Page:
CRASH! Demolition derby always draws crowd at fair
The events at last week’s Jessamine County Fair attracted many people, including Wednesday night’s Demolition Derby, presented by Young N Wreckless Promotions.
Prize money was awarded for both large and small cars including $1,000 for first place, $400 for second place and $100 for third place in each category.
Rules vary, although typically the event consists of five or more drivers competing to be the last car to make a hit by deliberately ramming their vehicle into one another.
Randy Greenwell, of Lexington, won first place in the big car event last Wednesday and has participated in many Demolition Derbies over the last 20 years. Starting to compete when he was 15-years-old, Greenwell said he originally got involved just for the fun of it.
“I’ve done it all, but I like this better,” Greenwell said. “I get to tear up someone else’s stuff. Wheels are the strategy. You take someone’s wheels away and they cannot drive.”
A.J. Curtsinger, of Harrodsburg, took home third place in the big car event, with Justin Gaffney, of Lancaster, taking home second place in the big car event. Curtsinger has competed for the last 12 years, and although he started off dirt racing, he transitioned into the Demolition Derby because it was more affordable.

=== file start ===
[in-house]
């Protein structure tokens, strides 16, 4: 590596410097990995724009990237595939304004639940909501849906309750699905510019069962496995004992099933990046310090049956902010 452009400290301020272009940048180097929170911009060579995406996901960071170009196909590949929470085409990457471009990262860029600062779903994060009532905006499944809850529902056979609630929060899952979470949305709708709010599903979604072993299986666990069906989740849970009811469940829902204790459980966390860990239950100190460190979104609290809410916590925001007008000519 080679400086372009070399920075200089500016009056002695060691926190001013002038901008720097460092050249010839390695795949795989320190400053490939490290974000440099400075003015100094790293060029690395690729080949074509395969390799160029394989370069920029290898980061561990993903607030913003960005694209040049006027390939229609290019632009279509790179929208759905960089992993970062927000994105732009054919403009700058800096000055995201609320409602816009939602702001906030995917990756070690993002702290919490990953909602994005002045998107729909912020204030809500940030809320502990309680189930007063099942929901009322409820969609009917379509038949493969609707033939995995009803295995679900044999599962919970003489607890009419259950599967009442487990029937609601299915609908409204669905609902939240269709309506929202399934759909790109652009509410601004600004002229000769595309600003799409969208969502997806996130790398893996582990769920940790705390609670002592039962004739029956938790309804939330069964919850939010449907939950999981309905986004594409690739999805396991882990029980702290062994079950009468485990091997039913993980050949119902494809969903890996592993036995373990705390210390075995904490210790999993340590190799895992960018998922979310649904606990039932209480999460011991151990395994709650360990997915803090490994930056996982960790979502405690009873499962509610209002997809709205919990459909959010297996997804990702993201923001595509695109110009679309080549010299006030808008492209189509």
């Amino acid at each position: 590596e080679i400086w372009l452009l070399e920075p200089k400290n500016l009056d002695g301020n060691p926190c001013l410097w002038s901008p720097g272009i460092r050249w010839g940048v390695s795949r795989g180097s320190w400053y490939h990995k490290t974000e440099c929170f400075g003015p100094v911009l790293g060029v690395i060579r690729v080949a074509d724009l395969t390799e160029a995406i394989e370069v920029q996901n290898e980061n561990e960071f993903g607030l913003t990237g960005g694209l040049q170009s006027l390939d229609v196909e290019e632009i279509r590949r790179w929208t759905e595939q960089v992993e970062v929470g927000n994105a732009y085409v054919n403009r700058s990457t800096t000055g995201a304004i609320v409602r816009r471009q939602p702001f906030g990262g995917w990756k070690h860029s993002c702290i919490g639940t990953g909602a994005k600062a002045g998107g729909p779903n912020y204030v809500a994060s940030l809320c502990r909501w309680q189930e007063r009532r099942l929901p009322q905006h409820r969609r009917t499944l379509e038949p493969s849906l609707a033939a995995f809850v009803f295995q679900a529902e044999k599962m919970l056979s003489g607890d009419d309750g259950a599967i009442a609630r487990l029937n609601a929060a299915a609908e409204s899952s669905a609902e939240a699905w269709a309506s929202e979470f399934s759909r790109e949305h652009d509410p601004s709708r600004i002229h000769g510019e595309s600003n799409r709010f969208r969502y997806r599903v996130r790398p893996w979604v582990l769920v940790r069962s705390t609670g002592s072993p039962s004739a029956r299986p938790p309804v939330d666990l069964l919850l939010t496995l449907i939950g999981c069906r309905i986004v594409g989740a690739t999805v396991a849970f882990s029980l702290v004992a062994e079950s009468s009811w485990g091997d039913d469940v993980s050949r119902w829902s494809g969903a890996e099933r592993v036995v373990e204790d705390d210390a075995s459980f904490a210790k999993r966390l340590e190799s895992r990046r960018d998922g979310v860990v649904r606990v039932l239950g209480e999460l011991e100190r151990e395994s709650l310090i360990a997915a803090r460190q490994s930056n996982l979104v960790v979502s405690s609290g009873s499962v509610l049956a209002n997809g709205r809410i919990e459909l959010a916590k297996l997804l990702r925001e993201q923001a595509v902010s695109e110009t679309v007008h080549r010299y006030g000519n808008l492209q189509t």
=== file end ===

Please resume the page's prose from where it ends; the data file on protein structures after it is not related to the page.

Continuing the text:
“(You) just go out there and sometimes you land on the floorboard and try and kill whatever is in front of you and sometimes you try and lay low and come home with some money and have a lot of fun,” Curtsinger said. “A lot of people run a Ford because the body and frame are a little bit better than a Chevrolet. Although Chevrolet running gear is typically better than a Ford. I’d rather dirt race, but that has gotten way too out of hand money wise. This here is still affordable.”
In the event of the mini car, Timmy Estess, of Wilmore, won first place; Bradley Tussey, of Lawrenceburg, won second-place; and Brad Tussey, of Lawrenceburg took home third place.
Brad is a third-generation Demolition Derby competitor. Racing in both Kentucky and Tennessee, Brad said he became involved years ago after his father started competing.
“It is just a family event for us,” Brad said. “I have two boys that do it full time and we made pretty good money last year.”
Brad’s daughter, Paige Smith, was in attendance last Wednesday with fellow female competitor Erin Young. Young won her first Demolition Derby three weeks prior in Scott County, where she took home second place.
“We know how to run because we watch our guys run. The biggest cheerleaders become the best drivers, I think,” Young said.
Shawn McCollum, owner of Young N Wreckless Promotions, encourages everyone to come out and get involved or watch a competition.
“If you’re not in the driver’s seat then you’re on the edge of the bleachers,” McCollum said. “It’s the cheapest thrill you’ll ever get.”
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